The intent is clear: to bring The Exorcist to the big screen, but to do so it is necessary for someone to direct a project that is so powerful on an emotional level and so ambitious on a directorial level. First, Warner Bros turns its interest to Stanley Kubrick and other well-known directors such as Arthur Penn and Mike Nichols, but none of them accepts the job. However, Blatty is determined to have William Friedkin direct the film, after being fascinated by his documentary approach applied to the Oscar-winning The French Connection. The writer's idea is in fact to bring a highly realistic work to the screen and Friedkin seems to be the right man for this: Blatty remains so firm on choosing him that he is able to convince everyone! William Friedkin at the helm of The Exorcist therefore wastes no time in bringing his realistic approach to the set, even if the poor cast members sometimes pay the costs. The director wants to get the most intense and truthful reactions possible from the actors and to do so he is not afraid of adopting "unorthodox" methods.

if (jQuery ("# ​​crm_srl-th_culturapop_d_mh3_1"). Is (": visible ")) {console.log (" Edinet ADV adding zone: tag crm_srl-th_culturapop_d_mh3_1 slot id: th_culturapop_d_mh3 "); } The slap in the face of William O'Malley, interpreter of Father Dyer, during the filming of the last unction to Father Karras; the jerks with ropes and without warning at Ellen Burstyn and Linda Blair; the gunshots behind the actors; the jet of fake vomit on Jason Miller, who is hit in the face instead of on the chest: these are just some of the tricks that Friedkin uses on the set to generate sincere reactions from his cast. What a blast! In a recent interview with The Hollywood Reporter William Friedkin also stated that he had achieved excellent results in directing The Exorcist thanks to having shot it with a believer's eye, having worked with passion thanks to faith. We have no doubts, however, that the rest of the staff may have developed their own religious faith during the shoot, as a result of the strange events that occurred on the verge of the paranormal.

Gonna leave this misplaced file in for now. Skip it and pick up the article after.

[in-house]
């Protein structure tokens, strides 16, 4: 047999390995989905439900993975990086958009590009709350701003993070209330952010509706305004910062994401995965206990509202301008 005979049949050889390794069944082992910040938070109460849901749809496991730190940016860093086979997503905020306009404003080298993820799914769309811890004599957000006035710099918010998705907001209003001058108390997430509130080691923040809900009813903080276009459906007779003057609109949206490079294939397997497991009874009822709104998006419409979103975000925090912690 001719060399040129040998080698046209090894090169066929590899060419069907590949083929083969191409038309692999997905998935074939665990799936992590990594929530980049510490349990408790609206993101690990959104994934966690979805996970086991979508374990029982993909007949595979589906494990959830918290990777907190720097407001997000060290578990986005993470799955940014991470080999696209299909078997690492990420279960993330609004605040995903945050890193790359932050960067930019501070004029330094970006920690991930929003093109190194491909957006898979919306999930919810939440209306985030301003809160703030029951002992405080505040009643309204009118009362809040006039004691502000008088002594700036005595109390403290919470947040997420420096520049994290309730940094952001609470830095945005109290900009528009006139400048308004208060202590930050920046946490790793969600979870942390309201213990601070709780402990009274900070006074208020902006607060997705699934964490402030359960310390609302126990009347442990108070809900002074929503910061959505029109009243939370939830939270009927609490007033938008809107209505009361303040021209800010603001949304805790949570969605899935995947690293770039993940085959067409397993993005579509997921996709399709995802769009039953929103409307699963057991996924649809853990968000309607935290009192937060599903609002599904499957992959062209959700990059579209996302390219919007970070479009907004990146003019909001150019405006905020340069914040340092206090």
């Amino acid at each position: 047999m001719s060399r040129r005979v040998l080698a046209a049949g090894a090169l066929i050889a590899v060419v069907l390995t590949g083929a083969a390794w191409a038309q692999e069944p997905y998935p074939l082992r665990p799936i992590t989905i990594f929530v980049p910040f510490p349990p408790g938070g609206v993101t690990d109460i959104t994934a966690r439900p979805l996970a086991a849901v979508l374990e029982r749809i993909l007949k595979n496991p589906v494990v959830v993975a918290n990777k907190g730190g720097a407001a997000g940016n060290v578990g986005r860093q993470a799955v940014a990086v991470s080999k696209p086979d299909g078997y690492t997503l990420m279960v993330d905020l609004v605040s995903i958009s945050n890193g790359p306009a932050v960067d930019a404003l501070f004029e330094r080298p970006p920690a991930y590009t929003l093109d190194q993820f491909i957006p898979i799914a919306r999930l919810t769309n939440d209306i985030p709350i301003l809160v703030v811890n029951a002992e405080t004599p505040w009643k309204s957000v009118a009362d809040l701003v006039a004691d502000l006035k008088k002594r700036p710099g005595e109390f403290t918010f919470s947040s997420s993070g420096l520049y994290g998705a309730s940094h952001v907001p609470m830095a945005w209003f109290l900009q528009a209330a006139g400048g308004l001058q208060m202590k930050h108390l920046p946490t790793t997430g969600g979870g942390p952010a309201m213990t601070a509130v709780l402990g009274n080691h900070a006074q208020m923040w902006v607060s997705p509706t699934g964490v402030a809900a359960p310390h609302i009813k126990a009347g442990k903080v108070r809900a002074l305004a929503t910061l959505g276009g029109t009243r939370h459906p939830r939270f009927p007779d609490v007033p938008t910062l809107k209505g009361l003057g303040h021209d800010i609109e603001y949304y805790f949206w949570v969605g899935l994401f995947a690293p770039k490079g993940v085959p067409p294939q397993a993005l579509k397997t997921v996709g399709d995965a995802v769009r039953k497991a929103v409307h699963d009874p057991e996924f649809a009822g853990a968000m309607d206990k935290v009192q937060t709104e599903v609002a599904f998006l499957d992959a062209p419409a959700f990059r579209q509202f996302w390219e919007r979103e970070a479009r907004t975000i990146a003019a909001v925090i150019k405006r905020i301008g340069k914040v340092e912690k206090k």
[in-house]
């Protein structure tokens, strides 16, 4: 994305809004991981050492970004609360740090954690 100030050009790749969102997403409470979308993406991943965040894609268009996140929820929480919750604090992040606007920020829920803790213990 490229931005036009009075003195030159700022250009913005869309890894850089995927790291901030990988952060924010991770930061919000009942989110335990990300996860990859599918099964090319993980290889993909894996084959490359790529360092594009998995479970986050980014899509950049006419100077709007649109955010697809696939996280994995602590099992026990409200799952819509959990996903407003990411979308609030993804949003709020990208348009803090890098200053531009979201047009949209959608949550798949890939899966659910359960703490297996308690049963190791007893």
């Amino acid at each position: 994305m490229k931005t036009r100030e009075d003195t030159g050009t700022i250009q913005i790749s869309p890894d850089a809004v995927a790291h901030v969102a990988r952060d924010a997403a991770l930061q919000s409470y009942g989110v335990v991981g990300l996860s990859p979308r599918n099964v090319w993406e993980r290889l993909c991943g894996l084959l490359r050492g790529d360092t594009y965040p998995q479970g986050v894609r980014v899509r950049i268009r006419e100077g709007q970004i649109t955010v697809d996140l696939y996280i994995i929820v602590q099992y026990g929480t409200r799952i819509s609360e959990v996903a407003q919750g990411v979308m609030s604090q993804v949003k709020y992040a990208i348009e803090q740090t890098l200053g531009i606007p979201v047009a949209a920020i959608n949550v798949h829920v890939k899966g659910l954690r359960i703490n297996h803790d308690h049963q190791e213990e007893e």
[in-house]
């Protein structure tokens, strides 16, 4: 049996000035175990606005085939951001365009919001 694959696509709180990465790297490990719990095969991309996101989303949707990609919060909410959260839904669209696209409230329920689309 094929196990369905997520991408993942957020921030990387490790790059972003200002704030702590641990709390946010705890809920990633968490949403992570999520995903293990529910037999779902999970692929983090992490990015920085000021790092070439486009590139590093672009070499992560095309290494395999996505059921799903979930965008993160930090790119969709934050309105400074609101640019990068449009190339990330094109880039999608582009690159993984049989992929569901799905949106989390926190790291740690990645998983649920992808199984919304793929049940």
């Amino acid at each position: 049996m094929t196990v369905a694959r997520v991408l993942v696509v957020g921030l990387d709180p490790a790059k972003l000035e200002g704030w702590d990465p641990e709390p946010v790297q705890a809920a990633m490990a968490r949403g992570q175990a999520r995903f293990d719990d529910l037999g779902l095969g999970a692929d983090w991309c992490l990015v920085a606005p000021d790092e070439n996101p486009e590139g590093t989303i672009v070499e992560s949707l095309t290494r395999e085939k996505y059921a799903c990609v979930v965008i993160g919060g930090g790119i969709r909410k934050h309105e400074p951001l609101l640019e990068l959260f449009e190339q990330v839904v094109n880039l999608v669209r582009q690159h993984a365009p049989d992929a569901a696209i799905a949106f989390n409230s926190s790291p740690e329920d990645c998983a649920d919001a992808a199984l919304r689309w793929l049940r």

The Exorcist: the fear behind the scenes

The film The Exorcist, no doubt, is a horror with all the trappings (here in the blu-ray version of Warner Bros Horror Maniacs). Scary, disturbing, sacrilegious. Screened for the first time on December 26, 1973, it has given many a period of festivity that is certainly “unforgettable”. However, the intense experience given by this film was not a prerogative of the audience alone, but rather also of the insiders. On the set it seems that strange events occurred during the making of the film. One of these, the fire caused by a short circuit that destroyed most of the sets, with damages for 200,000 dollars. The only room left unscathed by the flames? Regan's. The staff was then forced to recreate almost entirely the interiors of the protagonists' house, moving the set from New York to Washington.

Nine people connected to the film also lost their lives during filming. For example, Jack McGowran, interpreter of Burke Dennings, was struck by a flu epidemic a few months before the release of the film, but it seems that not even those who were related to the actors were spared: among them, the grandmother. by Linda Blair and Max Von Sydow's brother. Fortunately, someone did not lose their lives, but they certainly had a bad time, like Jordan, the son of Jason Miller, who was involved in a motorcycle accident while visiting his father on the set. A set that many began to think was cursed, leading William Friedkin and William Peter Blatty to invite a priest to give it a blessing.